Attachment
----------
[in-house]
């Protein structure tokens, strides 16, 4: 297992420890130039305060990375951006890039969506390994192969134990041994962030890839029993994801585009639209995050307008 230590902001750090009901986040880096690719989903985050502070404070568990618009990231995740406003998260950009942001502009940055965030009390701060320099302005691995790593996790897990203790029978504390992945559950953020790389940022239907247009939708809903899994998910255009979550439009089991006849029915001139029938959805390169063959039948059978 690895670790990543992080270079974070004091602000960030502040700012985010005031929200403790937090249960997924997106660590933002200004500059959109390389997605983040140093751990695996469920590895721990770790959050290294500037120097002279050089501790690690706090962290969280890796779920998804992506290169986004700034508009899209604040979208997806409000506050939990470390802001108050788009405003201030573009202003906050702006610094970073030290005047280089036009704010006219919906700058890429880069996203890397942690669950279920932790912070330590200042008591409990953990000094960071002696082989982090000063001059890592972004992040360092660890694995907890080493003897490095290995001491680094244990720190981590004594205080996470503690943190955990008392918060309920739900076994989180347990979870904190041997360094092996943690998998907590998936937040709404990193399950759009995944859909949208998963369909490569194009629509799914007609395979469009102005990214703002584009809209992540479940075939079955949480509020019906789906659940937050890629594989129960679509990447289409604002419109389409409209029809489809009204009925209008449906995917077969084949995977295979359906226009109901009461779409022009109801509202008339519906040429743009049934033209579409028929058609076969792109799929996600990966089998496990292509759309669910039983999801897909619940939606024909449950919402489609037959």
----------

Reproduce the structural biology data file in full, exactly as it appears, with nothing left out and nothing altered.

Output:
[in-house]
């Protein structure tokens, strides 16, 4: 297992420890130039305060990375951006890039969506390994192969134990041994962030890839029993994801585009639209995050307008 230590902001750090009901986040880096690719989903985050502070404070568990618009990231995740406003998260950009942001502009940055965030009390701060320099302005691995790593996790897990203790029978504390992945559950953020790389940022239907247009939708809903899994998910255009979550439009089991006849029915001139029938959805390169063959039948059978 690895670790990543992080270079974070004091602000960030502040700012985010005031929200403790937090249960997924997106660590933002200004500059959109390389997605983040140093751990695996469920590895721990770790959050290294500037120097002279050089501790690690706090962290969280890796779920998804992506290169986004700034508009899209604040979208997806409000506050939990470390802001108050788009405003201030573009202003906050702006610094970073030290005047280089036009704010006219919906700058890429880069996203890397942690669950279920932790912070330590200042008591409990953990000094960071002696082989982090000063001059890592972004992040360092660890694995907890080493003897490095290995001491680094244990720190981590004594205080996470503690943190955990008392918060309920739900076994989180347990979870904190041997360094092996943690998998907590998936937040709404990193399950759009995944859909949208998963369909490569194009629509799914007609395979469009102005990214703002584009809209992540479940075939079955949480509020019906789906659940937050890629594989129960679509990447289409604002419109389409409209029809489809009204009925209008449906995917077969084949995977295979359906226009109901009461779409022009109801509202008339519906040429743009049934033209579409028929058609076969792109799929996600990966089998496990292509759309669910039983999801897909619940939606024909449950919402489609037959």